1. A valve comprising a flexible conduit member which is venturi formed when fullyextended, a chamber enclosing said flexible conduit member, and means for controlling the pressure in said chamber and in said flexible conduit, whereby to make said flexible conduit contract and expand to control flow therethrough, said flexible conduit being provided with an opening between 7 its exterior and its interior at a point adjacent the throat of the venturi.

2. A valve comprising an inlet member, an outlet member, a flexible conduit extending there between, said conduit being adapted to be collapsed to regulate and prevent flow from the inlet to the outlet, means for controlling the collapse of said flexible conduit member, and reinforcing means for said conduit member disposed externally of said member and attached thereto, whereby any tendency for the conduit member to be dragged into the outlet member is effectively prevented.

3. A valve comprising an inlet member, an outlet member, a flexible conduit extending therebetween, said conduit being adapted to be collapsed to regulate and prevent flow from the inlet to the outlet, and comparatively rigid members reinforcing the conduit from about the middle point therealong to a point adjacent to said outlet member for preventing the conduit from collapsing longitudinally.

4. A valve comprising an inlet member, an outlet member, a flexible conduit extending therebetween, said conduit being adapted to be collapsed to regulate and prevent flow from the inlet to the outlet, means for controlling the collapse of said flexible conduit member, and rigid members extending from positions adjacent the ends of the flexible conduit member to positions adjacent the center thereof for rendering said flexible conduit member substantially rigid when collapsed.

5. A valve comprising an inlet member, an outlet member, a flexible conduit extending therebetween, said conduit being adapted to be collapsed to regulate and prevent flow from the inlet to the outlet, means for controlling the collapse of said flexible conduit member, said flexible conduit member being provided with ribs which extend from points adjacent the ends of the flexible conduit member to points adjacent but short of the center of the flexible conduit member, and rigid rods within said ribs to prevent the same from bending.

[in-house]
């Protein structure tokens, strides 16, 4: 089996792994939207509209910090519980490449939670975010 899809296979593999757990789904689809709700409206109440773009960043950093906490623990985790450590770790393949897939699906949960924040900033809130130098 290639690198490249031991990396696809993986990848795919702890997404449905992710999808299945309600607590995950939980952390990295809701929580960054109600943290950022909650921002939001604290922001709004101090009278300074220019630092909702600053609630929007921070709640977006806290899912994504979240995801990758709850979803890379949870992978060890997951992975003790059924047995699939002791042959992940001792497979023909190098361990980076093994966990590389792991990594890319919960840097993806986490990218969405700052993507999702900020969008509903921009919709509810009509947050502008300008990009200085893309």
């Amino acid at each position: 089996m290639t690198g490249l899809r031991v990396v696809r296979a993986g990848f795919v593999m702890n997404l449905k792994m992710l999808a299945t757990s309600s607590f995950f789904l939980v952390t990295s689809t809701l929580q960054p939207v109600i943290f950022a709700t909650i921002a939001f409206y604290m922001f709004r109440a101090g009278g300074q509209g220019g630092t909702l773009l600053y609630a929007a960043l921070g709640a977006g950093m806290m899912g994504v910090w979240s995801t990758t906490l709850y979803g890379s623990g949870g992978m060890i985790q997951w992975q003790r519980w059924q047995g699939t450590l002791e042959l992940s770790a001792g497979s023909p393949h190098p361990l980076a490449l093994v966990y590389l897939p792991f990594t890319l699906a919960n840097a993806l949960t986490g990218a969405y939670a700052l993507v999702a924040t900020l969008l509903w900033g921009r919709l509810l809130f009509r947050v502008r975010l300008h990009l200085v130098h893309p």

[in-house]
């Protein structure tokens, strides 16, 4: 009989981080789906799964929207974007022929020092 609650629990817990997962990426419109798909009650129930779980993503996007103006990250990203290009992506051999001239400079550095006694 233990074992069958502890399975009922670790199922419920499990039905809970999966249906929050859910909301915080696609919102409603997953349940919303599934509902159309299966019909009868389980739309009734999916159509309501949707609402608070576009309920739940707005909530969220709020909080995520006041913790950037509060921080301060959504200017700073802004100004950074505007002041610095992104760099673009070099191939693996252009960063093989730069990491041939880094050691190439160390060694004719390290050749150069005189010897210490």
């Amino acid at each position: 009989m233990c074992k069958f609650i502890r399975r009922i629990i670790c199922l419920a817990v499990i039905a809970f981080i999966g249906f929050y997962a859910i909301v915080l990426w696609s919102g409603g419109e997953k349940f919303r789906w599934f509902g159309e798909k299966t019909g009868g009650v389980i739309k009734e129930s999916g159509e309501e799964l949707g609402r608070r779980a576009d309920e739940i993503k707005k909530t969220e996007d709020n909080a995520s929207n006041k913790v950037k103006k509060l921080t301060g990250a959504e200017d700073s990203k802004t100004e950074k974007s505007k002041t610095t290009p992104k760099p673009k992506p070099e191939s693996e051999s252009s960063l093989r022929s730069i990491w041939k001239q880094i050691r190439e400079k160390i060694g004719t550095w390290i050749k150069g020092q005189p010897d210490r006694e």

6. In a valve, a flexible conduit member having a Venturi formation, and substantially rounded fillets at opposite sides whereby said flexible conduit may be closed by collapse at its center without the production of a sharp seam.

7. In a valve, a flexible conduit member having a Venturi formation, and fillets of generally round cross-section, with tapering ends, at opposite sides whereby said flexible conduit may be closed by collapse at its center without the production of a sharp seam.

8. In a valve, a flexible conduit member having a Venturi formation, and fillets of generally round cross-section, with tapering ends, at opposite sides whereby said flexible conduit may be closed by collapse at its center without the production of a sharp seam, one of said fillets having a fiat end, and a duct being formed from said flat end to the exterior of the flexible conduit member.